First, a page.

[JURIST] In a briefing [White House transcript] Sunday to military task force officials participating in Hurricane Rita relief efforts, President Bush suggested that the Pentagon, rather than state and local agencies, should be in charge of the response to future substantial disasters. Bush called for "greater federal authority and a broader role for the armed forces," saying the military is "the institution of our government most capable of massive logistical operations on a moment's notice."
Giving the military greater authority to respond to disasters could, however, require changing the Posse Comitatus Act of 1878 [text; NORTHCOM factsheet], which prohibits federal soldiers and National Guard troops under federal control from conducting law enforcement on US soil. In the aftermath of Hurricane Katrina [JURIST news archive], US lawmakers have already started to consider relaxing the Act's standards [JURIST report] and Defense Secretary Donald Rumsfeld is said to be investigating possible reforms to the legislation, considered archaic by some Pentagon officials. Supporters of Posse Comitatus counter that relaxing its terms leaves the federal government poised to embrace further centralization and militarization at home [Cato Institute commentary] and shunts aside state and local officials who are more familiar with local conditions and more connected with local communities [2001 Congressional testimony on potential legal and other problems with federalizing the National Guard during state emergencies, PDF]. Watch recorded video of a 2002 Cato Institute debate on the Posse Comitatus Act. Learn more about the history of the Posse Comitatus Act [USAF backgrounder; RAND Corporation backgrounder, PDF]. The Washington Times has more.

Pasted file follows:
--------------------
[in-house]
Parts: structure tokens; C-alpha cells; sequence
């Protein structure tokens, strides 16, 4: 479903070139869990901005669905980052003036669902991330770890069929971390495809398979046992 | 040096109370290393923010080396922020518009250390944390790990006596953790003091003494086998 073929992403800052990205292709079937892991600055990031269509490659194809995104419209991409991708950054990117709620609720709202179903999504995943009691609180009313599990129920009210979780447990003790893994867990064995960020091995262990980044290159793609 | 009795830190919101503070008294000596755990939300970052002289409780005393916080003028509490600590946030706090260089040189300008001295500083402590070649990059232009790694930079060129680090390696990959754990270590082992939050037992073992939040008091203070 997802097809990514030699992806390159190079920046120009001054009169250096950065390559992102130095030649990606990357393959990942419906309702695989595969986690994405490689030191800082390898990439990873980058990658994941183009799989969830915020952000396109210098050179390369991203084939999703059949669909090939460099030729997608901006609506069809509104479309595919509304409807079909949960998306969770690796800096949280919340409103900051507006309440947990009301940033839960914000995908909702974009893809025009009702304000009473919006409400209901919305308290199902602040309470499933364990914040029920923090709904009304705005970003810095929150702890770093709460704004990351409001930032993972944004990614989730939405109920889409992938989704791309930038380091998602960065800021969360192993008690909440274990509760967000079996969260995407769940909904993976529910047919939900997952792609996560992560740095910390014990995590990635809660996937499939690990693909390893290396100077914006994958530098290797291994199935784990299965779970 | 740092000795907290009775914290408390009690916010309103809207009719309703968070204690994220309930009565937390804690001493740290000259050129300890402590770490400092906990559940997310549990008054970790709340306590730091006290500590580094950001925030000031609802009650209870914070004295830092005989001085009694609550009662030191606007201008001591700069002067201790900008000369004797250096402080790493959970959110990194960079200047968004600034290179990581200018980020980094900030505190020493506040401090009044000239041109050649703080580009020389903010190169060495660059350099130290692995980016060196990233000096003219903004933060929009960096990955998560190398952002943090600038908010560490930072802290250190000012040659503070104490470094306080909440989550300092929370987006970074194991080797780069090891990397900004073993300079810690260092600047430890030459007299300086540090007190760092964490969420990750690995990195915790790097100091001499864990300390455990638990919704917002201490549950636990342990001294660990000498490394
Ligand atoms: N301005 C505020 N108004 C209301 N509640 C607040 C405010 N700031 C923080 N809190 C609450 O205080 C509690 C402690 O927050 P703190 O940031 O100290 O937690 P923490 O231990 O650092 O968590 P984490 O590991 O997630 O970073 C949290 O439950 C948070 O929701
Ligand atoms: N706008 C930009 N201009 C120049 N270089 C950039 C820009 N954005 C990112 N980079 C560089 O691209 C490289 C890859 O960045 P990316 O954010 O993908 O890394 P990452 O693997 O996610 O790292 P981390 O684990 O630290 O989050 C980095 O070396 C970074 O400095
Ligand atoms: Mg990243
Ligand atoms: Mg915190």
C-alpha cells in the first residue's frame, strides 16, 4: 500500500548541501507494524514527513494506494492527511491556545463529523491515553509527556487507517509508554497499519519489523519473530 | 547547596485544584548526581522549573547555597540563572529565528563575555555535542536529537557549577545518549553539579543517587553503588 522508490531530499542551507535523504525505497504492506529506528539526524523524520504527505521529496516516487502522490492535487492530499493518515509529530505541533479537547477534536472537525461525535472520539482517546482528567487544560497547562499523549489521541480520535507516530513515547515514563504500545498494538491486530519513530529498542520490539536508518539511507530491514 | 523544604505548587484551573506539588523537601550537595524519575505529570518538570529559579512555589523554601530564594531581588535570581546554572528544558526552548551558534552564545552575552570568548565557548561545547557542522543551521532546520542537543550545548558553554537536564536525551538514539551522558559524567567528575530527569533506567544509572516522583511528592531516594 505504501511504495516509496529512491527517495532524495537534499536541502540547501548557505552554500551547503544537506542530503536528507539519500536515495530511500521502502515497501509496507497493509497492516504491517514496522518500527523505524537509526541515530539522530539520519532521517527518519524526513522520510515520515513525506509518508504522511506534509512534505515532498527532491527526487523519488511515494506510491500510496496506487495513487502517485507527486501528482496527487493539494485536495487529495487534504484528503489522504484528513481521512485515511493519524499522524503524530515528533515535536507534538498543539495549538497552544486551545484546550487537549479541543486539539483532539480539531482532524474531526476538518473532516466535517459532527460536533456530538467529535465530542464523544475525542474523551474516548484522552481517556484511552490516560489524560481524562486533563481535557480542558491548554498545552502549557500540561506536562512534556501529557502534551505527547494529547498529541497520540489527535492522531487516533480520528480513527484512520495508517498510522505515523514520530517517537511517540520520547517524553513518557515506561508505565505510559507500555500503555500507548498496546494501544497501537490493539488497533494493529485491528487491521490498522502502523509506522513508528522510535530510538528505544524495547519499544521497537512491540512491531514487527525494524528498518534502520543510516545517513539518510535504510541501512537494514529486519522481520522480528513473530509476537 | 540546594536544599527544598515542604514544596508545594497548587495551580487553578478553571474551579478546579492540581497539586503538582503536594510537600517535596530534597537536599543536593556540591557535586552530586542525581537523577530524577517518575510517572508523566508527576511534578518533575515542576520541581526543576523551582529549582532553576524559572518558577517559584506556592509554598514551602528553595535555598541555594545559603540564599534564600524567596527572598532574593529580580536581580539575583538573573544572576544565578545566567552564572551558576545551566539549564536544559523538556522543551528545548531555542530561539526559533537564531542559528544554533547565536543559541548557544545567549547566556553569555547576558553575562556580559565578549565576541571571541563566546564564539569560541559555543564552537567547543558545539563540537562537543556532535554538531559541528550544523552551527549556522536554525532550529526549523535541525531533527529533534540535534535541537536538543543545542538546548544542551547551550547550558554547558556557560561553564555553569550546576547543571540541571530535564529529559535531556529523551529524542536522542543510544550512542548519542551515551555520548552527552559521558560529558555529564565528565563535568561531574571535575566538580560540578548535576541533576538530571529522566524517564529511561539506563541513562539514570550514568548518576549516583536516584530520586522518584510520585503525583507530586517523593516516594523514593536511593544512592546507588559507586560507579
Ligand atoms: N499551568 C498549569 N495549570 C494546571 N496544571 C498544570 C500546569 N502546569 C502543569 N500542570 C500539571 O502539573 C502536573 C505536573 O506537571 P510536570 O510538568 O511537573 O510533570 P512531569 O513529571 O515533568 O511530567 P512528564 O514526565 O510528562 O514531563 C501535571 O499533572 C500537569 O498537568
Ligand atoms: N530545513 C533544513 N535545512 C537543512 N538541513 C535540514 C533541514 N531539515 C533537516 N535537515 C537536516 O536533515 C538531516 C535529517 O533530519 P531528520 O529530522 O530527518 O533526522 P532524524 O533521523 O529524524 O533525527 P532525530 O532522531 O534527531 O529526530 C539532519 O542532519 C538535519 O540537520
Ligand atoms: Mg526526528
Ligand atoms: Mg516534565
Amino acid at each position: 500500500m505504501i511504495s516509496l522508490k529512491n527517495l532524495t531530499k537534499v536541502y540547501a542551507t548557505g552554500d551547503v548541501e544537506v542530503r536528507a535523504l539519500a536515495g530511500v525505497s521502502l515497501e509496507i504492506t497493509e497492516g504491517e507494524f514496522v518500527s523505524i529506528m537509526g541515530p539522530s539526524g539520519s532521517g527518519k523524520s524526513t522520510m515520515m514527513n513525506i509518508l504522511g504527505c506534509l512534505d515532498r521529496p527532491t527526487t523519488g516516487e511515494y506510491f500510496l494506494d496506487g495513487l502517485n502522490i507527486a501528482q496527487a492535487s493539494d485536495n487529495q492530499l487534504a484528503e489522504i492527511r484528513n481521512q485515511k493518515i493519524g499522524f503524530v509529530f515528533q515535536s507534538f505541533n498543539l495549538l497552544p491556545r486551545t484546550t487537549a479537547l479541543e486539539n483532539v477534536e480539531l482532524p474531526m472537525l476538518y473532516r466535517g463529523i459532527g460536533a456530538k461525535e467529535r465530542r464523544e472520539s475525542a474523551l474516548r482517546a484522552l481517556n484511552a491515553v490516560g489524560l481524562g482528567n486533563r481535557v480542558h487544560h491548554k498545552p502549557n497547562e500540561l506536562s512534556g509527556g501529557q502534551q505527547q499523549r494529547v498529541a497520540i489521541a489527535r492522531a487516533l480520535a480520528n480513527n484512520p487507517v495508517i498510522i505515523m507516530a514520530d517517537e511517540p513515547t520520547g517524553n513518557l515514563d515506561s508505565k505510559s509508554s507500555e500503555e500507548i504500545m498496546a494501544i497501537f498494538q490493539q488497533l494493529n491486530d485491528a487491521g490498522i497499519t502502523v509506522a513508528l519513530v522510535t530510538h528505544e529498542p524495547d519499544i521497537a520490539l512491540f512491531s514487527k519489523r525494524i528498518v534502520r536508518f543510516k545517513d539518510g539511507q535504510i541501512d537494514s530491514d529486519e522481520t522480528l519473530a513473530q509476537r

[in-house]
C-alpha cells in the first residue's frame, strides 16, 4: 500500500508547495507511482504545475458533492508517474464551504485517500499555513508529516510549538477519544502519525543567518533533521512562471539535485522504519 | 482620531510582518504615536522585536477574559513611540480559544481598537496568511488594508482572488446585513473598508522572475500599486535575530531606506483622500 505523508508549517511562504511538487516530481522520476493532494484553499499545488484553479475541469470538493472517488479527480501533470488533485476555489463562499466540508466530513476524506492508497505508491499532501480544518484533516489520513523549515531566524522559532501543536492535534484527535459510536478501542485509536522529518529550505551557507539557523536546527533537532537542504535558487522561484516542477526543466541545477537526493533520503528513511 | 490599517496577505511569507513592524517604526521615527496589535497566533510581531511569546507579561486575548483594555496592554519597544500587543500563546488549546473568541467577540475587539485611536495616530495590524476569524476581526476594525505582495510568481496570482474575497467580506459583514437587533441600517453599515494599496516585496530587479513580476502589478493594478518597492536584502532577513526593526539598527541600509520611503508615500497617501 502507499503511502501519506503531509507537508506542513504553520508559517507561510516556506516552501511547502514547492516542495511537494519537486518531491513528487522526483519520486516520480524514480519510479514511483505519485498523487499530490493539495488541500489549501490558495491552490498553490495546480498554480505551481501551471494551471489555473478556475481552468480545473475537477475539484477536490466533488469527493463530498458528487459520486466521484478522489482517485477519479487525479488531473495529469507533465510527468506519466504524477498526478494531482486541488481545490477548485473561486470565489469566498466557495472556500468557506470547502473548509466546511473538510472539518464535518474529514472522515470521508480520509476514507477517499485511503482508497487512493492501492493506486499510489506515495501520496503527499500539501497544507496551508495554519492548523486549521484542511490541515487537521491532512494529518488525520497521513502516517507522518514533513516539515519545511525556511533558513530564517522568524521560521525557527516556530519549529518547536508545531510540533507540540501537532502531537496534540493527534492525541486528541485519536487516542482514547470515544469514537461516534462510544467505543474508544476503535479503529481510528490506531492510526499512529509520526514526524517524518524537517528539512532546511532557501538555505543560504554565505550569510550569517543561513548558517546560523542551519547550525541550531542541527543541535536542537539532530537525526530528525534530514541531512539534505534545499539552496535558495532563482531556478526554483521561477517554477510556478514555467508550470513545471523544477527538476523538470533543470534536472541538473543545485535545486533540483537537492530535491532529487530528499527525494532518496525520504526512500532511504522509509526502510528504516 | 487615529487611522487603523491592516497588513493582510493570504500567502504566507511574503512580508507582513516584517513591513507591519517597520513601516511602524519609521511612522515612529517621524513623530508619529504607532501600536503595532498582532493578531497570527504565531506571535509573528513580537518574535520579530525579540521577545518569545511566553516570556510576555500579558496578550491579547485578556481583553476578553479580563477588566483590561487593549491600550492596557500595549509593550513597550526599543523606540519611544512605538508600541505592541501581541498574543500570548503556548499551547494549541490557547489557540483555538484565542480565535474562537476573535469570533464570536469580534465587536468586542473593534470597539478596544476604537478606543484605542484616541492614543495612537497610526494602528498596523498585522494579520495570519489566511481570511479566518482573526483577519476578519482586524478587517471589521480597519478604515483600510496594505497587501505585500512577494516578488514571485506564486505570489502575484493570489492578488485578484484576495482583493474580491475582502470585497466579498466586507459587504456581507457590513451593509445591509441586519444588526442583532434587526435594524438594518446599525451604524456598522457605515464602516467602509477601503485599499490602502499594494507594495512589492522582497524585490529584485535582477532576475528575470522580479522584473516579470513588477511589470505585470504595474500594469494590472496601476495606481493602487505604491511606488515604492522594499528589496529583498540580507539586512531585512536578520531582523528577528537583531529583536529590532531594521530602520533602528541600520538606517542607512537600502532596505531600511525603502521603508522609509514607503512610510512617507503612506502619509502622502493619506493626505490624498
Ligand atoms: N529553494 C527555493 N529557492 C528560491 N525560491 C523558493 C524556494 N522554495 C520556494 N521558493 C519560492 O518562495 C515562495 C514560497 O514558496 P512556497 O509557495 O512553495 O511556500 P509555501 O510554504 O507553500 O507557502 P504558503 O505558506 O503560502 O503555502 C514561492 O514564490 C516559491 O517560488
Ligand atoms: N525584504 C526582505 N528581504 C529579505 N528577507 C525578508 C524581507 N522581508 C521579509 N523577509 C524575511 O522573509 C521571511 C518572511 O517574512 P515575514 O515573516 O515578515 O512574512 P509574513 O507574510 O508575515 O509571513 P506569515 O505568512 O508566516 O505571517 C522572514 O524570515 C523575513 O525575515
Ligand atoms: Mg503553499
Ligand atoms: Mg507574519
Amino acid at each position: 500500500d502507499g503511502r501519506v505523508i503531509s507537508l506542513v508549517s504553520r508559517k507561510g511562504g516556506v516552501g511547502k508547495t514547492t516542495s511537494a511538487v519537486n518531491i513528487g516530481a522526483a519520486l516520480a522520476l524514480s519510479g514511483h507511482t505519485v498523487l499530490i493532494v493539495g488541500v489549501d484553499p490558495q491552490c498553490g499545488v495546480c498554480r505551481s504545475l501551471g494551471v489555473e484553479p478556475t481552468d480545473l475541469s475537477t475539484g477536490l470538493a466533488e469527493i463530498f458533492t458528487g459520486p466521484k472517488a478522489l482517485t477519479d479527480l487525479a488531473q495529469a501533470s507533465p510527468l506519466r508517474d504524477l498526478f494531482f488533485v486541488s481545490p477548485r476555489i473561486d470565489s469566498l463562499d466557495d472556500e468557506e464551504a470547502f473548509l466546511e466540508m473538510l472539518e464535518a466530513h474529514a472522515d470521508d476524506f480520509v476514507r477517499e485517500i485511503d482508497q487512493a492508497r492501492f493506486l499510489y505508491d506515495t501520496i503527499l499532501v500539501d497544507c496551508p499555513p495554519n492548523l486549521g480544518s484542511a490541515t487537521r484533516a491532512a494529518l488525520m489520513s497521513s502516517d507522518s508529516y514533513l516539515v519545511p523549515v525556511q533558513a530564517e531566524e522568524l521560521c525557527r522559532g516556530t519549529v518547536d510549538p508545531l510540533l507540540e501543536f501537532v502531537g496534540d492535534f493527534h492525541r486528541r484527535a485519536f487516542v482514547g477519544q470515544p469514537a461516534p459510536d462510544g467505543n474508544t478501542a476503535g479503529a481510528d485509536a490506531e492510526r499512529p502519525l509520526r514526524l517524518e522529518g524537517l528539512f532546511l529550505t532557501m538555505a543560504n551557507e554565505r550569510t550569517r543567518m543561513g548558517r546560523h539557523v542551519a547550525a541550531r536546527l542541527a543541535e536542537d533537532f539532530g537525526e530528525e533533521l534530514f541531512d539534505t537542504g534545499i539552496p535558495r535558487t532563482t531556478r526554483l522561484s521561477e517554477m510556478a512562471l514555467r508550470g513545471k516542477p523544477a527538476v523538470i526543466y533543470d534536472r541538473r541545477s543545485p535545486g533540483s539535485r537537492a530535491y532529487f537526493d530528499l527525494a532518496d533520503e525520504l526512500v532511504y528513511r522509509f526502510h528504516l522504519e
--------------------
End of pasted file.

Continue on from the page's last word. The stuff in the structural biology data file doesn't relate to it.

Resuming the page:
Previously in JURIST's Paper Chase:
- Katrina response has US lawmakers reconsidering Posse Comitatus Act
- Army general stresses military law enforcement aiding civil power after Katrina
- Federal government tried legal takeover of Katrina operations: state official
- Pentagon develops domestic counter-terror plans, but legal problems may ensue
- New defense plan raises questions about domestic legal role of US military